5. Hence, Peter is entitled to assume that Marie intended him to interpret her utterance in this way, which is consistent with the principle of relevance

      I get the point being made in this paragraph and the her statement is heavily based on the relevance to the hearer, Peter. But if we consider this example in a normal everyday conversation, one living in this area just outside of Paris would most likely say that she/he lived in Paris no matter what, because the distance from Paris is insignificant, in my opinion, to make this distinction. I say this because someone living in the outskirts of the city or just outside the city is still closely related to the city. To make my point a little more clear, when I try to explain to my friends in Greece where in America I live, more often than not I simply say "45 minutes out of New York". To the hearer, especially one that's never been to New York, the relevance factor is focused on the city, even though I have some distance from it and I'm by no means living in the city. But my point is not undermined, because despite me living outside the city, I still have gone to the city many times and I can still make this point even though I know my hearer will find it more relevant that I live within distance of New York rather than that I live in Connecticut.

    6. n a nutshell, for an utterance to be understood, it must have one and only one interpretation consistent with the fact that the speaker intended it to seem relevant to the hearer-adequately relevant on the effect side and maximally relevant on the effort side

      This is confusing to me, because when I think back to the Juliet example, the utterance "Juliet is the sun" there is certainly not one and only one interpretation. Further, there is a different level of relevance of each interpretation of the utterance.

    7. conveyed, but not asserted

      I am confused as to the difference between these two terms in this context...

    8. Speakers may try hard or not at all to be relevant to their audience

      Is it that difficult to be relevant to your audience?

    9. In such a process, the hearer is taking a large share of the responsibility for the conclusions he arrives at. As a result, different hearers with different background knowledge and different imaginations will follow somewhat different routes.

      So different people will get different things out of the same metaphor

    10. We want to argue that they differ not in kind but only in degree of looseness

      First impression: this thesis sets up an argument that seems nit-picky and seemingly unnecessary. Differentiating between degrees and types is a way of putting things into boxes that doesn't necessarily represent the way things are well, just the way in which an individual views them.

    11. We claim that interests are simply by-products of the general search for relevance: as a result of our cognitive history, some topics in our memory are richer in information and, either temporarily or permanently, more accessible than others, so that information relating to them is likely to produce greater effect for less effort, i.e. be more relevant as defined.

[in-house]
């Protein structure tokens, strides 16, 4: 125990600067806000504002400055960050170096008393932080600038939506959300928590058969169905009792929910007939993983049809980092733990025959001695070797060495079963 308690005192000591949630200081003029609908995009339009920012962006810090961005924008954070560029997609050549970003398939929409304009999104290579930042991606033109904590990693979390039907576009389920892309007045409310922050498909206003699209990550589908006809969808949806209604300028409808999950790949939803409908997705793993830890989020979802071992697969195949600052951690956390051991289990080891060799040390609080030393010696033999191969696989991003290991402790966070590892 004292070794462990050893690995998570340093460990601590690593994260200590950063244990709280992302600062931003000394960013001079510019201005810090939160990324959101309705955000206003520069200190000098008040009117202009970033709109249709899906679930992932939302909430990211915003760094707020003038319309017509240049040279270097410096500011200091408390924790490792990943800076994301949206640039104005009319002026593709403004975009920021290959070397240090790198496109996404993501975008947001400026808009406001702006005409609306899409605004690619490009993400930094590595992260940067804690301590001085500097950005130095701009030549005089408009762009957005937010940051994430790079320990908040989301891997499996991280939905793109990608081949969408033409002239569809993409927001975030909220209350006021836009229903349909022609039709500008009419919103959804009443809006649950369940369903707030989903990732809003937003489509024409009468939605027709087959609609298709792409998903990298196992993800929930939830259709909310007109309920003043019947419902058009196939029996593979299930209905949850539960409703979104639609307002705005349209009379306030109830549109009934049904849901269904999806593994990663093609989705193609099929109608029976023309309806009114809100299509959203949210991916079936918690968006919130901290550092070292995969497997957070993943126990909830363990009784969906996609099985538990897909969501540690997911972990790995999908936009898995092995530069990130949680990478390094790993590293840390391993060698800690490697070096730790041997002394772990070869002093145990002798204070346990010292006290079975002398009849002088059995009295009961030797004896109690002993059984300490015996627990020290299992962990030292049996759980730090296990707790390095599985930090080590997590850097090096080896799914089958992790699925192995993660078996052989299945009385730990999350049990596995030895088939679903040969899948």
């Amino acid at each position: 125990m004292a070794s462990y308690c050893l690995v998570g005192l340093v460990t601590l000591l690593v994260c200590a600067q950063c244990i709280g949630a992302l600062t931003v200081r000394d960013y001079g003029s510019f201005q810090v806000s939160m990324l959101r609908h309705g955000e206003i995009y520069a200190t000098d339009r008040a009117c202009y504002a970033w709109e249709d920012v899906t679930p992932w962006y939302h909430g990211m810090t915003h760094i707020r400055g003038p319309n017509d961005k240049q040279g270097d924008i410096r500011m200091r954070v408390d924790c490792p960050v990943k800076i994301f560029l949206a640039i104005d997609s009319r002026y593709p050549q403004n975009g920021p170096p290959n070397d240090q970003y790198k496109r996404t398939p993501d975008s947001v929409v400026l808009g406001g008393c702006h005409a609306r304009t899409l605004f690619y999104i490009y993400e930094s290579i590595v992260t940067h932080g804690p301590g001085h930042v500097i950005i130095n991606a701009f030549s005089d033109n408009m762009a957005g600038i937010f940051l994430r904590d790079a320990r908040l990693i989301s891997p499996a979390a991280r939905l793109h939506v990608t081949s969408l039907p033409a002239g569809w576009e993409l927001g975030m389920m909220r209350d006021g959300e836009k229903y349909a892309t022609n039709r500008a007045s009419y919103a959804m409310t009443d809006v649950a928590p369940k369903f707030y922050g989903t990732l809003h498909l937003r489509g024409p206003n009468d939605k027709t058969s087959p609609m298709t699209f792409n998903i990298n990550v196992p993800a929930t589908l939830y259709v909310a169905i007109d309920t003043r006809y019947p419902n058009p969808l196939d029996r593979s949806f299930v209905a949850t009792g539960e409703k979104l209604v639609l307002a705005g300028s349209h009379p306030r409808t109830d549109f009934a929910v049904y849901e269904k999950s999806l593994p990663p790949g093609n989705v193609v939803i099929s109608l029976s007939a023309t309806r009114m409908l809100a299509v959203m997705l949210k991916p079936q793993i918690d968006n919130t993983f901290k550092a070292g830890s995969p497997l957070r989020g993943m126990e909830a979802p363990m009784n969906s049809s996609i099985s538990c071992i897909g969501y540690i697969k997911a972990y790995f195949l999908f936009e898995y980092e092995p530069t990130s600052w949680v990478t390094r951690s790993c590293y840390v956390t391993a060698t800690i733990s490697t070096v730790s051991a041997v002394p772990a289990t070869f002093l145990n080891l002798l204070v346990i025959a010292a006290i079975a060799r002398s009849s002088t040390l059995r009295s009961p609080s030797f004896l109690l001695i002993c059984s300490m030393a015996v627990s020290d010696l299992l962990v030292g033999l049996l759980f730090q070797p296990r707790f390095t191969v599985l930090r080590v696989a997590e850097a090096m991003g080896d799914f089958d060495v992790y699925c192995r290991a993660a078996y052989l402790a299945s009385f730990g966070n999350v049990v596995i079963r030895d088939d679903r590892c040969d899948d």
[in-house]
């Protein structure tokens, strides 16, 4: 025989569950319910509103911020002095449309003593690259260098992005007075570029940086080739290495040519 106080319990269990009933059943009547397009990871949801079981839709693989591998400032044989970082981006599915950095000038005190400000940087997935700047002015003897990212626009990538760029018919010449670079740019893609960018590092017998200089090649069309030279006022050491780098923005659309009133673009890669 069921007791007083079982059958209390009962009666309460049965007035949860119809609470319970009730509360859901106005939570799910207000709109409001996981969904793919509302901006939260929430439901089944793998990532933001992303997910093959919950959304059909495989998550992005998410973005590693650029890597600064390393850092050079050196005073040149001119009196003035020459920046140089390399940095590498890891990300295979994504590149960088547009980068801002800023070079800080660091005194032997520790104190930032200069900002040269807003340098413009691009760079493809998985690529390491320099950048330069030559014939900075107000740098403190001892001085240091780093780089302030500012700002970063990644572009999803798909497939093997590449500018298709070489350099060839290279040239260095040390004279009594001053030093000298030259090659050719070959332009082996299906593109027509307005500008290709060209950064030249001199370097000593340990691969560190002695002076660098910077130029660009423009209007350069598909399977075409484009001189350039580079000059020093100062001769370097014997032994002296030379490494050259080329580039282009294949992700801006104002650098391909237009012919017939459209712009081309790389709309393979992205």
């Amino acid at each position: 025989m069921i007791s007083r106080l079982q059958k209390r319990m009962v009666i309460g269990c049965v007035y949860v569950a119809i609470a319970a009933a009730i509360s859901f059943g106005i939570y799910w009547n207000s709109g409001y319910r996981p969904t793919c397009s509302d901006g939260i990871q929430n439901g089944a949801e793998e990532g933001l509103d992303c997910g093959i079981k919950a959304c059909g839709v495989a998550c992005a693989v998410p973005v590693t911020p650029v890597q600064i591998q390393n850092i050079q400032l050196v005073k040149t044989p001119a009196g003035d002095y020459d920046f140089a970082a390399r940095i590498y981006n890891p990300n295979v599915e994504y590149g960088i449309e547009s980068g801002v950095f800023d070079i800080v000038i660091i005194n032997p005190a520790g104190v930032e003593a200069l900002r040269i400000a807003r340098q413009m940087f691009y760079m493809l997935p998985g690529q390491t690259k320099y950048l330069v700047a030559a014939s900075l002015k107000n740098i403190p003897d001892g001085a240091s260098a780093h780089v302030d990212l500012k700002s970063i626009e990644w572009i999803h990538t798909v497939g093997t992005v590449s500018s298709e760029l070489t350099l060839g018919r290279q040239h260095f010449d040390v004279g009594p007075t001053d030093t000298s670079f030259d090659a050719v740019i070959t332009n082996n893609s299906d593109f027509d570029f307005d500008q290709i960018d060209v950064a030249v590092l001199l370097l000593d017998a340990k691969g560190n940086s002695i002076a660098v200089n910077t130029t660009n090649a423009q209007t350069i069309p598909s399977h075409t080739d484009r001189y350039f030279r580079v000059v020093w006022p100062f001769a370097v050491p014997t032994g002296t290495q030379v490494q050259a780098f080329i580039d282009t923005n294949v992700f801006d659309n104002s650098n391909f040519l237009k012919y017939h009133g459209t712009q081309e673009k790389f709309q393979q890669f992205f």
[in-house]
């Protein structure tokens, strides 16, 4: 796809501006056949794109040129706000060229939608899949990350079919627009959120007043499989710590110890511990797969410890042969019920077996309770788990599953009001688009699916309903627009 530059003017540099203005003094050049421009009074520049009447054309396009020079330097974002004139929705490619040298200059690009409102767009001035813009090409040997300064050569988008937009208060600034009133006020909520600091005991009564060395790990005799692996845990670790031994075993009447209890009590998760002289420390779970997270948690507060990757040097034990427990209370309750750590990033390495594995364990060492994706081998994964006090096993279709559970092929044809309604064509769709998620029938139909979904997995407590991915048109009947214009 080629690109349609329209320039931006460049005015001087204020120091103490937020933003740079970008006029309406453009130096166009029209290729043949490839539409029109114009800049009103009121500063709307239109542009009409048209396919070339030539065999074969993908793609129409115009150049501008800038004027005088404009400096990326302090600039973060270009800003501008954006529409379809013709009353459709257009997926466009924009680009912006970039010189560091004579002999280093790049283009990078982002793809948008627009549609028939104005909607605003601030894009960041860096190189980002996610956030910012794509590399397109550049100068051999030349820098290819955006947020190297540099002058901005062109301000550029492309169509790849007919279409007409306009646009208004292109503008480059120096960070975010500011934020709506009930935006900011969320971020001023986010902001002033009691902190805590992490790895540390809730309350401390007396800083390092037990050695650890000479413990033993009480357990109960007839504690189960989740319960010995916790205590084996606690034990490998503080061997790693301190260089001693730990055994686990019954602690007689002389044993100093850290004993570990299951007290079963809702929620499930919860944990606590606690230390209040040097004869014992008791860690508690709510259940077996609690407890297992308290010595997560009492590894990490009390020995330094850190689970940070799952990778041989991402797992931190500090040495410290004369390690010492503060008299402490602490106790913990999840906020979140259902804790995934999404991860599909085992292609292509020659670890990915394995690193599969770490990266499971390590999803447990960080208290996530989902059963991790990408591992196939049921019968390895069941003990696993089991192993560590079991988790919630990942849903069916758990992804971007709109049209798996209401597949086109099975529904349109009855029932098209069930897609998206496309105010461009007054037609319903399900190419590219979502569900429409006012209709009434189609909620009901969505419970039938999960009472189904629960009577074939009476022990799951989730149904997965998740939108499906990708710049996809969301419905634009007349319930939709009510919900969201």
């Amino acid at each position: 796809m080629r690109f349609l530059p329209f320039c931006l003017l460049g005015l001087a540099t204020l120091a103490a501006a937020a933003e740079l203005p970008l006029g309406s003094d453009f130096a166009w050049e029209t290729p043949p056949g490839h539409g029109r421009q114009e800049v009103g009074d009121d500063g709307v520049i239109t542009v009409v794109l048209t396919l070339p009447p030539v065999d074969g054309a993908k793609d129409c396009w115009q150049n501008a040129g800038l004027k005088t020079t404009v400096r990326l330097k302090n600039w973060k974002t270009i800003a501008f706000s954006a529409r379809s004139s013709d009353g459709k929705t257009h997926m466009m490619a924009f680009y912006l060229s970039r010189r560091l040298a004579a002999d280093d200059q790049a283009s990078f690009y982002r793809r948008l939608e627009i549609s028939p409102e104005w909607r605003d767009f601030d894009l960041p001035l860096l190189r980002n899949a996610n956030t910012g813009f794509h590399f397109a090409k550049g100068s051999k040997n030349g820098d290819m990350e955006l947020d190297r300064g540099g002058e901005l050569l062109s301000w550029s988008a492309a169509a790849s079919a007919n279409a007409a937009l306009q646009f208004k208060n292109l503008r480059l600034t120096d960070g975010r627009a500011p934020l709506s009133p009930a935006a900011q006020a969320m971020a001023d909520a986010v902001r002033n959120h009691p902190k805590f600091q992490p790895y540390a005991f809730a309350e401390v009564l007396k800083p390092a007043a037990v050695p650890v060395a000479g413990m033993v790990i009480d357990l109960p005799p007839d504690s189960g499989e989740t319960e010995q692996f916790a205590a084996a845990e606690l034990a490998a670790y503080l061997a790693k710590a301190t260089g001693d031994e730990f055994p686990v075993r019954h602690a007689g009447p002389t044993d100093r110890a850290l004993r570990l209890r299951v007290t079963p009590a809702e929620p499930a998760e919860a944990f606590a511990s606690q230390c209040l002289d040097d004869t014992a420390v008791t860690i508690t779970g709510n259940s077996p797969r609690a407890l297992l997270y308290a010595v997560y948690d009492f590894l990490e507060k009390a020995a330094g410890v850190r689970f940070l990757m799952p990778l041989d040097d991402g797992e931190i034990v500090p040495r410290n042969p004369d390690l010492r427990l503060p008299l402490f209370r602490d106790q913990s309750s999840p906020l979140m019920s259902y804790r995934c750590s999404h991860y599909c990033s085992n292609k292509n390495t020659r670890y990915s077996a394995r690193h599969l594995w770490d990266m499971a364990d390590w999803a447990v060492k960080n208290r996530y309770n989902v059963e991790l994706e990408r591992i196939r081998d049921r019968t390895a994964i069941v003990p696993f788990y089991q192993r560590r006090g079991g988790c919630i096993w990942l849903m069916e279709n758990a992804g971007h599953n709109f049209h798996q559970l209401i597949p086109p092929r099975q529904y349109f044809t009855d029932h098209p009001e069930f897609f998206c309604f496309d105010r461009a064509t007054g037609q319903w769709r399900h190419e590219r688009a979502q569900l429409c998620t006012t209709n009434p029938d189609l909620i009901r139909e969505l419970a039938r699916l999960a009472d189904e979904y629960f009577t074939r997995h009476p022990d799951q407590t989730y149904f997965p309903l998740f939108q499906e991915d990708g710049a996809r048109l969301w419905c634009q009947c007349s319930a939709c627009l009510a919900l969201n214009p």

Interesting point

    12. On this approach, the claim that a man with one hair is bald is just as false as the claim that a man with a full head of hair is bald. What distinguishes them is not the fact that one is true and the other false, but the fact that one is an acceptable loose use because many of its logical and contextual implications are true, whereas the other is unacceptable since a hearer would be able to derive from it virtually no true descriptive information about the state of affairs it purports to represent

      useful distinction

    13. nd implication (9), which is contextually implied by both

      I wouldn't agree that (4) implies (9), even though it is a possibility, it doesn't necessarily follow from "it is winter" that "we should stay at home"

    14. Marie's first answer, 'I live in Paris', is effective enough to convey just what she wants; it may be more effective than the literally true second answer, 'I live near Paris'.

      Another helpful example

    15. ny object in the world can, in principle, be used to represent any other object that it resembles. For instance, a piece of rope can be used to represent a snake which it resembles in shape

      I agree with this point, but just playing a little devils advocate, what allows us to do this? That is, why can we use one object to represent another that it resembles? What allows us to do this? Is it just because of their sheer resemblance?

    16. but also calculable

      What is entailed by an implicature being calculable?

    17. : it is an exceptionless generalisation about human communicative behaviour.